The Pennyroyal Caxton Holy Bible
Illustrated by Barry Moser
Deluxe Limited Edition – 31 of 50, 7 Volumes
Pennyroyal Caxton Press, 1999
Much has been written about the monumental achievement of Barry Moser's Bible. It is widely considered along with the Kelmscott Chaucer and the Dove Press Bible as one of the greatest books ever printed. This is the deluxe limited edition which was limited to 50 copies (only 30 for sale) with this being number 31 and consists of 7 volumes each of which is housed in a cloth tray case of uniform size and design. This edition should not be confused with the regular edition of 400 copies which was issued in 2 volumes. A special handmade paper, with a small watermark designed by Moser, was commissioned from Twinrocker Handmade Paper in Indiana (over 10,000 22”x 32" sheets for the 50 copies) was used for the deluxe edition. The thickness and weight of the paper necessitated an extension from 2 to 5 volumes. Each has its own calligraphic title in gilt by Julian Waters on the upper cover of the vellum binding. The large opening "God" of the Old Testament, cut by John Benson and printed in red for the regular edition, was hand lettered in raised, burnished gold leaf for the deluxe edition.
In addition to the five volumes of the Bible (Volume I - The Five Books of Moses, Volume II - The Books Book of History, Volume III - The Books of Poetry, Volume IV - The Books of Prophecy, Volume V- The Books of the New Testament) the deluxe edition includes 2 additional volumes:
Volume VI - Contains the original Resingrave block for Moses in His Sepulcher signed and dated on the rear, the block has an almost imperceptible cancel. The block is nested in a fitted recess in the case. Also included is the pencil sketch used by Moser as a study for the illustration which is signed and dated and contained in a linen chemise. And finally there is the finished signed illustration for Moses in His Sepulcher contained in a window mat which housed in a separate linen chemise. The printing block, the Moser signed pencil study, and signed print are housed in a cloth tray case.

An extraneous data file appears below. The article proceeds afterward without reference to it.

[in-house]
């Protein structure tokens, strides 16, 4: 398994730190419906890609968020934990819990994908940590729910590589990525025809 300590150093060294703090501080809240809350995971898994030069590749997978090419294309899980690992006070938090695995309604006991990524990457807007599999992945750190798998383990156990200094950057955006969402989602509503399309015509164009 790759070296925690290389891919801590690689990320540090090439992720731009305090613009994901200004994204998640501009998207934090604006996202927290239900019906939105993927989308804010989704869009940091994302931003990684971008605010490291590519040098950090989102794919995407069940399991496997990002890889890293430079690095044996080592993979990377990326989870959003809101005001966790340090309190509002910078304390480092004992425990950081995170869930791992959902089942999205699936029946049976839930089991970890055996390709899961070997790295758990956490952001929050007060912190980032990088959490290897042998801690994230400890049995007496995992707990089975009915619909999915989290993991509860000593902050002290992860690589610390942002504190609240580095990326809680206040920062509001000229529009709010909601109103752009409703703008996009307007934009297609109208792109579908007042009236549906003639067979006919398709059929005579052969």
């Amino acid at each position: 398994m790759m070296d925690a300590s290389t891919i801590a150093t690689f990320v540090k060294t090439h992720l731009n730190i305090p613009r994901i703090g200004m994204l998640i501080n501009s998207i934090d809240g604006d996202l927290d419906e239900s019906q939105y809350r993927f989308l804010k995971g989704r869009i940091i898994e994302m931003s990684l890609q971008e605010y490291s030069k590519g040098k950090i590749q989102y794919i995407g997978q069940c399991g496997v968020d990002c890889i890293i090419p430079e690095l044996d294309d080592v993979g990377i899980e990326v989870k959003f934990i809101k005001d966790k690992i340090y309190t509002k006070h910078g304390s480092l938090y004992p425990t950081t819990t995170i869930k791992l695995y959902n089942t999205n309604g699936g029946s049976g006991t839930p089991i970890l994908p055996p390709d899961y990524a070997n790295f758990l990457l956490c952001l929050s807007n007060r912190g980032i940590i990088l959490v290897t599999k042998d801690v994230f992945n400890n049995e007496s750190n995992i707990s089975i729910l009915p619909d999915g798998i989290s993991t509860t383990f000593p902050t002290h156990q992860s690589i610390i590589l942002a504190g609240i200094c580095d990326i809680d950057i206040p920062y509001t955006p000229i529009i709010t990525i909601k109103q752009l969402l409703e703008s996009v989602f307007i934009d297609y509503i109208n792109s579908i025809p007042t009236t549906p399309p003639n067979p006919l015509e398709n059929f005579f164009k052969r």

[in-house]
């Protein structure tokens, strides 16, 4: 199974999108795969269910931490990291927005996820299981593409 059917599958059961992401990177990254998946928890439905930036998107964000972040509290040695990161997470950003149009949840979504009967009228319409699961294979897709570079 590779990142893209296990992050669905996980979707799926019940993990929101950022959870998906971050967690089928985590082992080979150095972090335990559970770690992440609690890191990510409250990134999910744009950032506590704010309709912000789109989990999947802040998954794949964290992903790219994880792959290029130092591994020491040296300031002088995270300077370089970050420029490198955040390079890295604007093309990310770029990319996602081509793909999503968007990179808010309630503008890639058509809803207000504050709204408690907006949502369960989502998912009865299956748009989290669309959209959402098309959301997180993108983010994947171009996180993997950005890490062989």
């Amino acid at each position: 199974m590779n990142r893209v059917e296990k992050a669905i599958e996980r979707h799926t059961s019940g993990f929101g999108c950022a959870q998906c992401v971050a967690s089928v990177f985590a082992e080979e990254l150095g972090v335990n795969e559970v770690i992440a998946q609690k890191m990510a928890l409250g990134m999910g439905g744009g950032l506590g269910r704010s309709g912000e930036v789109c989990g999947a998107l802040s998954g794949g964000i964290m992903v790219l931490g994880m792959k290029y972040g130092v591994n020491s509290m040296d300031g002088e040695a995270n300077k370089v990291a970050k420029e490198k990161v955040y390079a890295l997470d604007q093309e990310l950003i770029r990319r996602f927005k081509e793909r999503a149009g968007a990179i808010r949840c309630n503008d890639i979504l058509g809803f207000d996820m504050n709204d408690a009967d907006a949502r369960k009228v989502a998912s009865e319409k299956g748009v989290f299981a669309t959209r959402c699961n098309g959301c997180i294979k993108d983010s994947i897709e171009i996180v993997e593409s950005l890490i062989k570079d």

Volume VII - Contains a complete set of the 230 edition prints each signed and numbered by Barry Moser. All were printed by Harold McGrath on handmade Japanese Kitakata paper. The signed prints are housed in a cloth tray case.
Included with the 7 volumes are 3 copies of prospectus.
A film was made about the Pennyroyal Caxton Bible in 2012 entitled, “A Thief Among the Angels: Barry Moser and The Making of The Pennyroyal Caxton Bible” which tells the story of master book designer and illustrator Barry Moser and his visually stunning, intensely personal interpretation of Western Civilization's central text. It's a film about typography, illustration, paper, printing and binding, as the greatest living practitioner of the book arts scales his Everest.
The following are some of the editorial reviews of The Pennyroyal Caxton Holy Bible:
“Moser has created engravings wth the brooding power of magic realism ...[his] images aren’t the usual biblical clichés...some of his indelibly beautiful engravings are downright disturbing. ” —Malcom Jones Jr., Newsweek, October 12, 1998
“The Pennyroyal Caxton Bible project seems at once anachronistic, megalomaniacal and inspirational. Interpreting out most cherished and profound convictions in art is a project of uncertain success. Doing so at a time and place when those convictions are no longer universal and interpretations are easy targets of sectarian politics and secular disdain is even more daunting a project. ™ This single image [of Jonah cast into the sea] makes me certain there are visions in [the Bible] which only a modern artist can embody.” —Ellen B. Cutler, Cultural Dimensions, Hartford, Ct, March 1998
“I for one cannot look upon the images that make up the crucifixion without feeling the agony of that sacrifice. And something else. Call it the price god’s own son paid to buy back the human race, including—it would seem—the man who wrote these words and etched line by line these sacred images.” —Paul Mariani, Image: A Journal of the Arts & Religion, January 1999